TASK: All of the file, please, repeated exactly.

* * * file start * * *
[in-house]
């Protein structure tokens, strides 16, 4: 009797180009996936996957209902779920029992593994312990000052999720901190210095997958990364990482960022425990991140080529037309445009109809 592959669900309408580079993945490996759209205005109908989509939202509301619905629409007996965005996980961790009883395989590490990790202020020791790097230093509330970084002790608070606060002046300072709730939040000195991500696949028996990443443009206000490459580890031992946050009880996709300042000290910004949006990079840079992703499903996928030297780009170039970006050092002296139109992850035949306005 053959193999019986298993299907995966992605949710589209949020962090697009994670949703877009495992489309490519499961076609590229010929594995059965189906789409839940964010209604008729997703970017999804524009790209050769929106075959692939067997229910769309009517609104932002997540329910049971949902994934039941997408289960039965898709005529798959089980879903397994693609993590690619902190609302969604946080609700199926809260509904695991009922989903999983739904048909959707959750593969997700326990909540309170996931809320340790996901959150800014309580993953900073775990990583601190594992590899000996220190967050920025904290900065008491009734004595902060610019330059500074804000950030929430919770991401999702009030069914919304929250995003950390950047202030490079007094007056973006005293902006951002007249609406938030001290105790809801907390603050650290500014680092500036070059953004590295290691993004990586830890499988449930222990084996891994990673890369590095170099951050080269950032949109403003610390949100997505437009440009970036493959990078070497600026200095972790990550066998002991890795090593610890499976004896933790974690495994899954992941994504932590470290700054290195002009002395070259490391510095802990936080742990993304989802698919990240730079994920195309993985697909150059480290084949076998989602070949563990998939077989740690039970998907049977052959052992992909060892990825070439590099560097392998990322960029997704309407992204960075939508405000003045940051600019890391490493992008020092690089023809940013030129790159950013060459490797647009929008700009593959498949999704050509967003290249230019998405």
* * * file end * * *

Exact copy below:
[in-house]
């Protein structure tokens, strides 16, 4: 009797180009996936996957209902779920029992593994312990000052999720901190210095997958990364990482960022425990991140080529037309445009109809 592959669900309408580079993945490996759209205005109908989509939202509301619905629409007996965005996980961790009883395989590490990790202020020791790097230093509330970084002790608070606060002046300072709730939040000195991500696949028996990443443009206000490459580890031992946050009880996709300042000290910004949006990079840079992703499903996928030297780009170039970006050092002296139109992850035949306005 053959193999019986298993299907995966992605949710589209949020962090697009994670949703877009495992489309490519499961076609590229010929594995059965189906789409839940964010209604008729997703970017999804524009790209050769929106075959692939067997229910769309009517609104932002997540329910049971949902994934039941997408289960039965898709005529798959089980879903397994693609993590690619902190609302969604946080609700199926809260509904695991009922989903999983739904048909959707959750593969997700326990909540309170996931809320340790996901959150800014309580993953900073775990990583601190594992590899000996220190967050920025904290900065008491009734004595902060610019330059500074804000950030929430919770991401999702009030069914919304929250995003950390950047202030490079007094007056973006005293902006951002007249609406938030001290105790809801907390603050650290500014680092500036070059953004590295290691993004990586830890499988449930222990084996891994990673890369590095170099951050080269950032949109403003610390949100997505437009440009970036493959990078070497600026200095972790990550066998002991890795090593610890499976004896933790974690495994899954992941994504932590470290700054290195002009002395070259490391510095802990936080742990993304989802698919990240730079994920195309993985697909150059480290084949076998989602070949563990998939077989740690039970998907049977052959052992992909060892990825070439590099560097392998990322960029997704309407992204960075939508405000003045940051600019890391490493992008020092690089023809940013030129790159950013060459490797647009929008700009593959498949999704050509967003290249230019998405």